Three LEDs (even of this lower-power type) are a bit much for the Arduino, so I will be implementing another transistor switch as above, though I can use much smaller transistors this time. The BC548 transistor can switch up to 100mA, which is 5 display-class LEDs (4 if you want to play it safe):

Again, the circuit right is duplicated, once for each triplet of LEDs.

The heat-sink used for the light-ball transistors and resistors still had the circuit board mounting pins on the bottom, so attaching a small rectangle of stripboard to the bottom for the smaller circuit was a simple task.


Having squeezed it all together, I put some acrylic joiner around the seam of the outer ball (while the ball isn't quite acrylic, some testing on an out-of-sight edge indicated it was close enough for the joiner to work with). Rather than hold it together with my hands for several hours, or set up some awkward clamps, I sat the ball on a roll of tape, with another roll on top and a 4 litre tin of paint on that. I had a 10 litre tin on reserve, but the 4 was just enough to counter the force of the compressed steel wool trying to get back out.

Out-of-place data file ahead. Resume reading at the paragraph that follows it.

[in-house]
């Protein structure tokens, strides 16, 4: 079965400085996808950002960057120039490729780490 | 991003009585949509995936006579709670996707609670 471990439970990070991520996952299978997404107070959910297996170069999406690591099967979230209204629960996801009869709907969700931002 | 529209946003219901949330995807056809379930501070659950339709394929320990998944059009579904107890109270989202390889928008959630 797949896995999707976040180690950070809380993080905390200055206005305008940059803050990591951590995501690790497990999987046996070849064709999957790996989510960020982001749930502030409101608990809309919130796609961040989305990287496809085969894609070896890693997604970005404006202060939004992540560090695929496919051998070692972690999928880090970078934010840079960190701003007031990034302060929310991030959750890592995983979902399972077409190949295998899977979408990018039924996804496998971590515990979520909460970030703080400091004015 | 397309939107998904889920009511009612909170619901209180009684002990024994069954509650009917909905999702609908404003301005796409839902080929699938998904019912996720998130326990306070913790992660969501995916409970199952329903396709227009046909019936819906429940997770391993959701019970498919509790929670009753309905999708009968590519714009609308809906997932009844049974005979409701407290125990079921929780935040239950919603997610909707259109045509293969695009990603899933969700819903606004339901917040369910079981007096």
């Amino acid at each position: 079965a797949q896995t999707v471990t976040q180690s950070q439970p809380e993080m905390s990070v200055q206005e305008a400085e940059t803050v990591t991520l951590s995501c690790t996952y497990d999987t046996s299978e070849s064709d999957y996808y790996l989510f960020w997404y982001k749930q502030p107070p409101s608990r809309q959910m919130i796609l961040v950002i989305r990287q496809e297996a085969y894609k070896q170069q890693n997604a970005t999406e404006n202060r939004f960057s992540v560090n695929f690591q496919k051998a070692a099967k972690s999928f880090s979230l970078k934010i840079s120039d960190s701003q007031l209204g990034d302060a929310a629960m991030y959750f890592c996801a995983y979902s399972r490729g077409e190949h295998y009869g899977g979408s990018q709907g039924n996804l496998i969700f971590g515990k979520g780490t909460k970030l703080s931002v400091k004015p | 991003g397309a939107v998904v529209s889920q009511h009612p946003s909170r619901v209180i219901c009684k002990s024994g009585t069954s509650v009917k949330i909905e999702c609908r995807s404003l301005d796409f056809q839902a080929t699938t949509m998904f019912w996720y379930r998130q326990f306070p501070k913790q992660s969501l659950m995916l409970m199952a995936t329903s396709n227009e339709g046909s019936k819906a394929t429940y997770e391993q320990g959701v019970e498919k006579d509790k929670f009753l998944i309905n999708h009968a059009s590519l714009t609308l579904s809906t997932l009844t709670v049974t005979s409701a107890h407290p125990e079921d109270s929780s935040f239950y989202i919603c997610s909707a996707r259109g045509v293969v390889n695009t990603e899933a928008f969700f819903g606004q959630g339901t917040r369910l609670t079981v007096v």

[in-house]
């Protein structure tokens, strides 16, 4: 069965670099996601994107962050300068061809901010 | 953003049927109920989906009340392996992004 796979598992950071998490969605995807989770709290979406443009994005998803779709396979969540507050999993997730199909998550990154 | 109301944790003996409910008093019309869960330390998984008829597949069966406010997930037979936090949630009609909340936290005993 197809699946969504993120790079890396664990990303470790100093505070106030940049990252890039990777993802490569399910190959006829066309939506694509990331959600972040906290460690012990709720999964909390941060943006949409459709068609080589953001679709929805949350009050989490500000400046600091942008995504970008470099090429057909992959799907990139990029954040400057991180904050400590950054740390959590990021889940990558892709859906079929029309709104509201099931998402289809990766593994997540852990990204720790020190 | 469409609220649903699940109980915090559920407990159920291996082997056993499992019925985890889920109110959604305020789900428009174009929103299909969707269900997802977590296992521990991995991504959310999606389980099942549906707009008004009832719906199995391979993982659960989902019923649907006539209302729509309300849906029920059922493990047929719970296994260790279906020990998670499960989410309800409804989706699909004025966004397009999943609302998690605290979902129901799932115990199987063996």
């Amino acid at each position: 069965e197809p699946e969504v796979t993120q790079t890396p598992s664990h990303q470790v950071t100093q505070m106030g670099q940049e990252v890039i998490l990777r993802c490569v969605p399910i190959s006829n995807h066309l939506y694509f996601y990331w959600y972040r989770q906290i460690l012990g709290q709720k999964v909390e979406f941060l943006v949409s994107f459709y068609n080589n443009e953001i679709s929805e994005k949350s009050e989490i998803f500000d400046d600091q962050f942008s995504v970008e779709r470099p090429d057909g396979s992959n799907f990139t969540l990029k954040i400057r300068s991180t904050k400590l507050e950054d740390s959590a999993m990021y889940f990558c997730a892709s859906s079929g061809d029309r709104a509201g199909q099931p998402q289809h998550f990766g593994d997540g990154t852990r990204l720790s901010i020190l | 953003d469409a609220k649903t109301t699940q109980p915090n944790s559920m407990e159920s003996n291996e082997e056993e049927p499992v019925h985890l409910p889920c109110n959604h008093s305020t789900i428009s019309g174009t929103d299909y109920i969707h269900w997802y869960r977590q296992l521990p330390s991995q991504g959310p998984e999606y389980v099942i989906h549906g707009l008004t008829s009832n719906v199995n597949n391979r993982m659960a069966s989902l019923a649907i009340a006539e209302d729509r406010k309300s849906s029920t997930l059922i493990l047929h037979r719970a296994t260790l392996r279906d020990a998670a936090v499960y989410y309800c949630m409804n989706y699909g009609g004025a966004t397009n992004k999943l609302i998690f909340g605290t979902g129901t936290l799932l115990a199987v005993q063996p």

Light ball under weight of tin of paint

Some strips of aluminium were cut and bent to hold the heat-sink and pinned into the aluminium tube with another piece of aluminium on each side. In order to securely attach the metal to the perspex, some locking pegs of perspex are put through slots in the pins. These perspex pegs are held in the slots mechanically and are joined to the perspex tube extensions with acrylic joiner. This mechanical joining avoids the need for gluing metal to plastic - a difficult and unreliable bond to make.

Aluminium-to-acrylic pin joint

I ended up cutting the ends so short that the pin-in-slot idea was no longer effective (except for stopping rotational twisting - which is necessary in itself!) so the join is now held simply by the surrounding box-walls. But I left this example stand as it is a generally useful idea for other situations.


Wrote a quick Arduino script and hooked the ball up to the controller and a big chunky 5V bench power supply* - the ball can draw up to 4.5 Amps if everything is at full brightness! We have pretty much left wall-wart territory. Result: The ball changed colours and the circumference lights blinked back-and-forth. Very happy! I don't have to turn out the lights to demo my new version!! - the bright white reflection you can see in the top-front of the ball below is the ceiling fluros in my office.

I have also drilled large holes in the heat-sink support arms: because the future is full of bits of metal with holes in them! Also, it is more places for lighting to be visible through and provides some anchor-points if I need to thread any wires or cable-tie anything in that area. (Remember, Orac is supposed to look a bit home-built!)